Jacksonville Evictions Attorney
Jacksonville Landlord and Tenant Law Firm Serving, Duval, Clay, Nassau, St. Johns, Flagler and Baker Counties
Residential landlords in Florida are required to follow the processes for evictions set forth by Chapter 83, Part II of the Florida Statutes in order to legally evict a person or persons from the property that is being leased. For example, if a landlord tries to evict a tenant with threats, by turning off the utilities or changing the locks, this is considered illegal under §83.67, F.S. At this point, the tenant may file a lawsuit against the landlord and be awarded actual or consequential damages or three (3) months’ rent, whichever is greater. This is why it is so important to always follow the necessary laws and procedures. This is why landlords need to contact Daniel M. Copeland, Attorney at Law, P.A. before starting the process of eviction.
If the tenant has failed to pay rent as required by the lease, a Three (3) Day Notice is required as a condition precedent to an eviction action, pursuant to §83.56(3), F.S. The 3-Day Notice can be served as soon as the rent is past due. If you have a written lease, you should consult your lease to determine when the rent is due. For instance if your lease states that the rent is due on or before the first of the month and a late fee is charged after the fifth of the month, you do not necessarily need to wait until the fifth and can serve a 3-Day Notice on the second as the rent was due on the first.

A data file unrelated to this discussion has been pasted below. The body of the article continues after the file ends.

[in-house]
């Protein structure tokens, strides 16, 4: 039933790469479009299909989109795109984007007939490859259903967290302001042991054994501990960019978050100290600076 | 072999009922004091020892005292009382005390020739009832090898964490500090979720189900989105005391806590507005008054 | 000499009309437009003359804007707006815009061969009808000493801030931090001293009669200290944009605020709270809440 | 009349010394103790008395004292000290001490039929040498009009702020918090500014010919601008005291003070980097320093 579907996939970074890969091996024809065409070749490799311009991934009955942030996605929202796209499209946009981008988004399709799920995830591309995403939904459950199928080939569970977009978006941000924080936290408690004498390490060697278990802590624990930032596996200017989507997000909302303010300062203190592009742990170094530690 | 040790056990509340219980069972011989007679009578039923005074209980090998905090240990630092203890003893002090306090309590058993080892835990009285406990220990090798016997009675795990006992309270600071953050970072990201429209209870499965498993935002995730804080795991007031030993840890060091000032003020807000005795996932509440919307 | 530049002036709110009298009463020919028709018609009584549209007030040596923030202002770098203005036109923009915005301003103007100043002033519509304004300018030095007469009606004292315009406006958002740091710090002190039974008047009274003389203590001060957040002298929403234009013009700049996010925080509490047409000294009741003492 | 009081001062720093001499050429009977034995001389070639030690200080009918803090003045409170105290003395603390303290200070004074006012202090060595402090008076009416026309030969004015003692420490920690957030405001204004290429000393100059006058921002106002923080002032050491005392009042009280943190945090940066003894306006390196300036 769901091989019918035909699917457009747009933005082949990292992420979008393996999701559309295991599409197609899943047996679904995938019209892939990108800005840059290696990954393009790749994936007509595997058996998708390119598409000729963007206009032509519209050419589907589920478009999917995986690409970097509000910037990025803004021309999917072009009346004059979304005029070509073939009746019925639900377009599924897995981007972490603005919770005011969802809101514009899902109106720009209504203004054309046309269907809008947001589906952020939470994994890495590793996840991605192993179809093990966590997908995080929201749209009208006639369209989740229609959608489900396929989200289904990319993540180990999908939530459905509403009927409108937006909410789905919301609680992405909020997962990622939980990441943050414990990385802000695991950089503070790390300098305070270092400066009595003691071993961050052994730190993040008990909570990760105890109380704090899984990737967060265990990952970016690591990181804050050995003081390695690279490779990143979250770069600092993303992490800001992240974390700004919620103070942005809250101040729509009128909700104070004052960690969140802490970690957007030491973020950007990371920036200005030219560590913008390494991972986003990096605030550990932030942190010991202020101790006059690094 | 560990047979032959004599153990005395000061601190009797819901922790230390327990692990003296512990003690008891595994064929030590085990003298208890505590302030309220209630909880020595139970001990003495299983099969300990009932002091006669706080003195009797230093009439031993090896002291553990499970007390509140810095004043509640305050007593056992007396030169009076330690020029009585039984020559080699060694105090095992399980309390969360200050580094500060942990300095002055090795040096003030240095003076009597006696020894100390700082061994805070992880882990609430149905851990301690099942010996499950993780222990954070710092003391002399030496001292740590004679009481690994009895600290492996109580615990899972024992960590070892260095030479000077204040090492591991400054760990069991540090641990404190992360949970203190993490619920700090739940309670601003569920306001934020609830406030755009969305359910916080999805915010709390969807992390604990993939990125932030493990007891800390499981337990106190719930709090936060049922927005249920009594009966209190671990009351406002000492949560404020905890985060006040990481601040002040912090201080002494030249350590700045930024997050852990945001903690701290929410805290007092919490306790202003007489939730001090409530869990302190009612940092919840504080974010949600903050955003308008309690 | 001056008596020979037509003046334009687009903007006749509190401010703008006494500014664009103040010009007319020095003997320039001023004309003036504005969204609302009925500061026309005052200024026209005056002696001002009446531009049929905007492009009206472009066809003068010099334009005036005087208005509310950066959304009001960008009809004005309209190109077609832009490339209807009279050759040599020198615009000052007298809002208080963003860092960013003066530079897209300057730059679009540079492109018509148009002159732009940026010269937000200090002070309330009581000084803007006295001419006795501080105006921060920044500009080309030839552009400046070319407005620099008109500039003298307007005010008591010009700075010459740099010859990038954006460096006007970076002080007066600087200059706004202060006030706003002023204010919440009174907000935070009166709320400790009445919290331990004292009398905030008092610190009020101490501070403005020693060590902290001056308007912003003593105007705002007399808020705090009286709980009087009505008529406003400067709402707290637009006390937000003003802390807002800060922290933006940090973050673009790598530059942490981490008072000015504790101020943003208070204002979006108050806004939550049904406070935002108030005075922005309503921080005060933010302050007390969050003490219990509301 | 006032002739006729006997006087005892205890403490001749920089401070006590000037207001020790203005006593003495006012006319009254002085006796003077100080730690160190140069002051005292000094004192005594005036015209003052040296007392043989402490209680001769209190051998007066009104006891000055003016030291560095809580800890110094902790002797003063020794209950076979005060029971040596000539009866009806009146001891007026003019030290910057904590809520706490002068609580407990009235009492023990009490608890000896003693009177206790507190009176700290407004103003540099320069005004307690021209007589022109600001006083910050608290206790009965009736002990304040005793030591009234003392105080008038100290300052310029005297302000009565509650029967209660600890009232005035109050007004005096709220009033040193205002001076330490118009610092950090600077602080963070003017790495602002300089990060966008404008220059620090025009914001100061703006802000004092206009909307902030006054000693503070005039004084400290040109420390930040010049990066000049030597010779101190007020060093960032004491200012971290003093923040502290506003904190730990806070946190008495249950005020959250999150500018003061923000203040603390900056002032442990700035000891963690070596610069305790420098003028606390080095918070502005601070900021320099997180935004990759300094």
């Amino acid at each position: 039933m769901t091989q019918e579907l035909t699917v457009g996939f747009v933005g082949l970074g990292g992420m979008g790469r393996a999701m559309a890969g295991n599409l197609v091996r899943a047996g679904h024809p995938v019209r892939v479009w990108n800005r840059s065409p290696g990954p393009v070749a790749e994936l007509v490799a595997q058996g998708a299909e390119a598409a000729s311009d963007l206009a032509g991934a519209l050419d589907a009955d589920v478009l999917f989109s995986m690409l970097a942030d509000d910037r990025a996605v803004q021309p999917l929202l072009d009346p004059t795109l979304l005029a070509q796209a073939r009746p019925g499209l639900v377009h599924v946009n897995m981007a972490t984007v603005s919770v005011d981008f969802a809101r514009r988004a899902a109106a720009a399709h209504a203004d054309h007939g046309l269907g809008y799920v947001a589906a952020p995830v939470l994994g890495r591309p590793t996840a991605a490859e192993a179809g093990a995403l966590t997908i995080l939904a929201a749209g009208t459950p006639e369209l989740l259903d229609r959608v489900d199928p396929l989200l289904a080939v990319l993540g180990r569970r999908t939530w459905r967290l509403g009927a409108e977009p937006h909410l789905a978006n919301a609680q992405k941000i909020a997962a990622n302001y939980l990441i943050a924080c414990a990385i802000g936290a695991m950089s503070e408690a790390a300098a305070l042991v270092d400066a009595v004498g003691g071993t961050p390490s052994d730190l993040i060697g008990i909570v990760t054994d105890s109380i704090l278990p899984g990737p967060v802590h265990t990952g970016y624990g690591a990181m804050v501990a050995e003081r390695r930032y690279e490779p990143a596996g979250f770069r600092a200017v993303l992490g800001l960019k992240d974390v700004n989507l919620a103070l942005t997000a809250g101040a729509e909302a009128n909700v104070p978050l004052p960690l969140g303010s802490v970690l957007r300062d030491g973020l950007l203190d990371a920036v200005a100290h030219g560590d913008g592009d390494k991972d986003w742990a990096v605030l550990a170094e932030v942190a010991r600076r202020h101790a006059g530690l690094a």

What Amounts Can Be Claimed on a 3-Day Notice
You can only claim rent amounts that are past due. Do not include any amounts that are not “rent”, such as utilities, security deposits, late fees or other costs. If you have a lease in effect with your tenant and any of the preceding items are defined as rent in the lease then you may include it in the amount due in the 3-Day Notice. If you claim items other than rent in your 3-Day Notice or rent that is not due (future rent), the eviction case can be dismissed. Example: If your lease contains language that states that as additional rent the tenant shall pay a late fee, if the rent is paid late then the late fee may be included in the 3-Day Notice.
3-Day Notice Flaws
Courts have struggled and differ on how to treat defects in 3-Day Notices. However, the end result is that many times cases are dismissed due to the defect. Among the consequences a dismissal has for the landlord is that a new 3-Day Notice must be served again and the case started from scratch. Another more bleak result is that the landlord may be liable to the tenant for legal fees and costs associated with defending the eviction case.
If an eviction is due to noncompliance by the tenant with the rental agreement, but there is a cure permissible or possible, then a Seven (7) Day Notice must be given pursuant to §83.56(2), F.S. This is also referred to as the Seven Day Notice to Cure or Notice of Noncompliance. It has to contain the omission or act that constitutes the noncompliance and that the lease is going to be terminated unless the tenant fixes the breach within a period of seven days. The tenant must to be advised that the same noncompliance or breach within the subsequent 12-months is going to result in the lease being terminated with no opportunity to cure the issue of noncompliance.